Hanan Harchol is a New York-based teacher, filmmaker, animator, artist, and classical guitarist. He was born in Kibbutz Kinneret, Israel, and moved to the U.S. at the age of 2.
Harchol wrote, directed, and produced his first dramatic feature movie, About a Teacher, which he based on his experience teaching filmmaking to inner-city public high school students. Executive-produced by Sara Bloom and filmed at Hebrew Union College in New York, About a Teacher was an official selection of 2020 Cinequest Film and Creativity Festival and winner of the Juror’s Choice Award at the 2020 Centre Film Festival.
ReformJudaism.org: You were raised by kibbutznik parents who rejected religion, yet much of your creations are rooted in Judaism. What brought about that change?
Hanan Harchol: Around the time I became a high school teacher in 2009, the Covenant Foundation commissioned me to work as part of a team of artists making short films related to the Passover .
The project required that we meet once a month for text study with Rabbi Leon Morris at Temple Emanu-El in New York City. We discussed the human condition, psychology, morality, philosophy and I thought, that's not Judaism. In my experience, Judaism was beating yourself on the chest and recounting all the bad things you did that year.
So, at age 39, I began reading the Torah for the first time, and that led to my creating “Jewish Food for Thought,” a series of animated films designed to make Jewish ethics more accessible.
All the lessons I explored for these films – about judging others favorably, forgiveness,, gratitude, and humility – applied directly in my work as a teacher. This learning could not have come at a more perfect time in my life.
Tell us about a teacher who had a profound impact on you.
One who stands out is my undergraduate senior thesis professor, Judith K. Brodsky at Rutgers, Mason Gross School of the Arts. I was studying painting and thought of myself as quite successful with a 3.9 grade point average and a gallery exhibition under my belt. In the nicest way, Professor Brodsky helped me understand that my paintings actually weren't working, and that the drawings I had done of my father before college were much more authentic and impactful.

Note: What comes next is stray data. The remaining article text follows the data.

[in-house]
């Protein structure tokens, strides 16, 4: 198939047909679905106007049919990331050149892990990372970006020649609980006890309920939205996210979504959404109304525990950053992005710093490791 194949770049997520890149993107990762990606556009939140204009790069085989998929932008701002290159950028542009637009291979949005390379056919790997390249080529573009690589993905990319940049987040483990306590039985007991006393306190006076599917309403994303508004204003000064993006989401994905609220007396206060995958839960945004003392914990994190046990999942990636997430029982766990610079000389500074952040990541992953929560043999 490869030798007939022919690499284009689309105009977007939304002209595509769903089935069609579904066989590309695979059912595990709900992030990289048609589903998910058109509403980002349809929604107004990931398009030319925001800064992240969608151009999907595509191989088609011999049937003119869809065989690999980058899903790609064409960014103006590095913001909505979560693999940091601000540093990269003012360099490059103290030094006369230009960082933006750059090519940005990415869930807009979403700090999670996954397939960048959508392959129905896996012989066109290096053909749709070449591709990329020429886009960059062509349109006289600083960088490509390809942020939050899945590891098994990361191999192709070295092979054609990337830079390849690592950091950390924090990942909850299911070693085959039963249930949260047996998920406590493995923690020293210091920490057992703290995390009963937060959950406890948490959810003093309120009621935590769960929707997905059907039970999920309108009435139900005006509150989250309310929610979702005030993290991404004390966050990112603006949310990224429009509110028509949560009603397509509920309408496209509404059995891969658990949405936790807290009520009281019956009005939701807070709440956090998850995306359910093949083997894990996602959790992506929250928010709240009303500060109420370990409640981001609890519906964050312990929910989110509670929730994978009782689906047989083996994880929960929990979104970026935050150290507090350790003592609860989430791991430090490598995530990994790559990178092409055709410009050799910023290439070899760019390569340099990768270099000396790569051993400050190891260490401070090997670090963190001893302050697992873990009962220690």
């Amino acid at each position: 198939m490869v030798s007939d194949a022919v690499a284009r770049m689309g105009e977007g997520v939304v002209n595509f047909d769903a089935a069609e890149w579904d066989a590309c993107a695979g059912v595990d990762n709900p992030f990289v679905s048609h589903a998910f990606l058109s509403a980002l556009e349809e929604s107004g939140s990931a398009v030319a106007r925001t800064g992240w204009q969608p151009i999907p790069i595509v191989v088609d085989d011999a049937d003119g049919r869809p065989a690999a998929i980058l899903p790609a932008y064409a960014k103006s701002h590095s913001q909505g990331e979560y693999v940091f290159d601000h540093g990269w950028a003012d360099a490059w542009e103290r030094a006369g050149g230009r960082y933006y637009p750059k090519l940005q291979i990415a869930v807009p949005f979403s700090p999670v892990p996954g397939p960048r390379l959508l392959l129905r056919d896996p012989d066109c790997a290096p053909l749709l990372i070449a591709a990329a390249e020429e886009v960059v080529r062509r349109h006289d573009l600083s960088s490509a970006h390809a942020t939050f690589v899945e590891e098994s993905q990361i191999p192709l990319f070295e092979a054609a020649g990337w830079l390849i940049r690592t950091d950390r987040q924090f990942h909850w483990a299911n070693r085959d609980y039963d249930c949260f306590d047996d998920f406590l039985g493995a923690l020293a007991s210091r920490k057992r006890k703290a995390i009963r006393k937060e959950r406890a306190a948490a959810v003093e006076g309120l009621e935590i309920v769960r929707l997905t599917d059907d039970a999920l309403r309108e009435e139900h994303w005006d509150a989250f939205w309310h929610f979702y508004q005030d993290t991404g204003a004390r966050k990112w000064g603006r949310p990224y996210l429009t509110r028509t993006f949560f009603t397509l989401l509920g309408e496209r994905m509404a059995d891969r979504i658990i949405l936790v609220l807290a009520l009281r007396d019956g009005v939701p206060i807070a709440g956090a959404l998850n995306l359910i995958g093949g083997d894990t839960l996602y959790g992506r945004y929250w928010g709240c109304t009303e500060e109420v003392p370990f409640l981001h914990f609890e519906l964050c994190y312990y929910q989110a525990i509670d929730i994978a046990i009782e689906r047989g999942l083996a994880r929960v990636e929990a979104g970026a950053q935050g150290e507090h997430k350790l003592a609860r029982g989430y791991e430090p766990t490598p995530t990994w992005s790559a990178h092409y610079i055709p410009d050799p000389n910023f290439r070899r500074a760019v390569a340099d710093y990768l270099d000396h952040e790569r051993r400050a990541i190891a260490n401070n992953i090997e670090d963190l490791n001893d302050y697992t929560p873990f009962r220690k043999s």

I distinctly remember asking, “Who is interested in my father?” and Professor Brodsky answering, “Don’t worry about that; everyone has a father.” I started creating paintings based on the often-contentious relationship with my father, and have used the “personal” to address the “universal” in my work ever since.
In About a Teacher, Hanan, played by Dov Tiefenbach, meets several times with his father at a restaurant table seeking advice and support. How much are these conversations true to life?
Very much. I constantly sought my father's approval. At the beginning of my animation on humility, I say to my father, “When I'm feeling bad about myself, you lift me up. But when I'm feeling good about myself, you find a way to put me down.”
My parents were constantly pushing me. If I came home with a 99 on a test, my parents would ask, “What was the question that you got wrong?” Nothing was ever good enough, yet my parents were the first to boast about how well their children were doing.
It left me feeling that I could always do better, to be ambitious and want to achieve. But it also drove me crazy.
What was your motivation for making About a Teacher?
Throughout my first year, I badly wanted to quit teaching because I thought, "These kids don't want to learn." Chairs were being thrown and equipment stolen. I was being cursed and threatened. I felt I had every justification to be among the almost 50 percent of New York city teachers who quits within five years.
I stuck it out, became a better teacher, and learned how to connect with my students by making it about them instead of me. When they started winning awards, I thought, "What if I had quit?" Not only would my current students not have an experienced teacher, I wouldn't have gotten the opportunity to learn and grow from everything that my students have taught me.
I made the movie because I felt that people needed to see a realistic depiction of what teachers actually go through and what's broken with the system in order to begin a dialogue on how to better prepare and support new teachers. It is also a corrective to how teachers are often portrayed on TV – either as lazy or exaggeratedly heroic.
What lessons have you learned that make you a better teacher?
I learned that the students’ voices matter more than mine. It necessitates listening carefully and doing your best to stand in their shoes.
The most difficult lesson for me to learn as a teacher was that if the students are not doing what they need to do, it is never helpful to blame the students. Rather, as their teacher, it is my job to take a look at what I can change in my instruction to make the lesson more engaging and effective for the students. And that requires humility.